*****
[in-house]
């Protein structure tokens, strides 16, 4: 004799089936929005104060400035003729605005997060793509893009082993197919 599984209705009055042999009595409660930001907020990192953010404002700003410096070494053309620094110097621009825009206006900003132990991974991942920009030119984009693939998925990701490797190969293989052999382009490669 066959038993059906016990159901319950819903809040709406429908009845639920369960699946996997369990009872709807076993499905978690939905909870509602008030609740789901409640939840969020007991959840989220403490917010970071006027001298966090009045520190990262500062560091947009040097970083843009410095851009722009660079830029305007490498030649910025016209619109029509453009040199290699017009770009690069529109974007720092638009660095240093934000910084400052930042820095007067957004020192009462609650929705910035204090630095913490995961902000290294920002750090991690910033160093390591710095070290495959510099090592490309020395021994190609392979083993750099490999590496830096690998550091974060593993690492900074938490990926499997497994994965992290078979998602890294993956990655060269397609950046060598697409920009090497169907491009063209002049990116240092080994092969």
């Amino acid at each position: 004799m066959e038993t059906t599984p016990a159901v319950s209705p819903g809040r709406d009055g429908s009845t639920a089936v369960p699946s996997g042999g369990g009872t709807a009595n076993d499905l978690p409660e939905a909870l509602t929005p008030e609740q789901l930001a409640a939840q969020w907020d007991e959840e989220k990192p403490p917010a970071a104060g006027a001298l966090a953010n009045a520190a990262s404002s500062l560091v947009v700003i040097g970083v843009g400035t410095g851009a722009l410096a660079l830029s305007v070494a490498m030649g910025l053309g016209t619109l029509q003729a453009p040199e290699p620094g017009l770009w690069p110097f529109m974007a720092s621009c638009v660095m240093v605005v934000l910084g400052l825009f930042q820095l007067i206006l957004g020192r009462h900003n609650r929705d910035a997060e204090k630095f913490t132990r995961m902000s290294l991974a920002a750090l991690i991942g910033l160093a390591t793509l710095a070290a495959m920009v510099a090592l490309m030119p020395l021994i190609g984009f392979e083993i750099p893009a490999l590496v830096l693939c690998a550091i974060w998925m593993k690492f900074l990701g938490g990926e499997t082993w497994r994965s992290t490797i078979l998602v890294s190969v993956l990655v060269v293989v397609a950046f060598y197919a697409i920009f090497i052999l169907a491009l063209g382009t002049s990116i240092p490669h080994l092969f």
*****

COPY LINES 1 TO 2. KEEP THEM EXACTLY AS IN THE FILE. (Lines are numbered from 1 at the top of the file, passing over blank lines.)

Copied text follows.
[in-house]
């Protein structure tokens, strides 16, 4: 004799089936929005104060400035003729605005997060793509893009082993197919 599984209705009055042999009595409660930001907020990192953010404002700003410096070494053309620094110097621009825009206006900003132990991974991942920009030119984009693939998925990701490797190969293989052999382009490669 066959038993059906016990159901319950819903809040709406429908009845639920369960699946996997369990009872709807076993499905978690939905909870509602008030609740789901409640939840969020007991959840989220403490917010970071006027001298966090009045520190990262500062560091947009040097970083843009410095851009722009660079830029305007490498030649910025016209619109029509453009040199290699017009770009690069529109974007720092638009660095240093934000910084400052930042820095007067957004020192009462609650929705910035204090630095913490995961902000290294920002750090991690910033160093390591710095070290495959510099090592490309020395021994190609392979083993750099490999590496830096690998550091974060593993690492900074938490990926499997497994994965992290078979998602890294993956990655060269397609950046060598697409920009090497169907491009063209002049990116240092080994092969």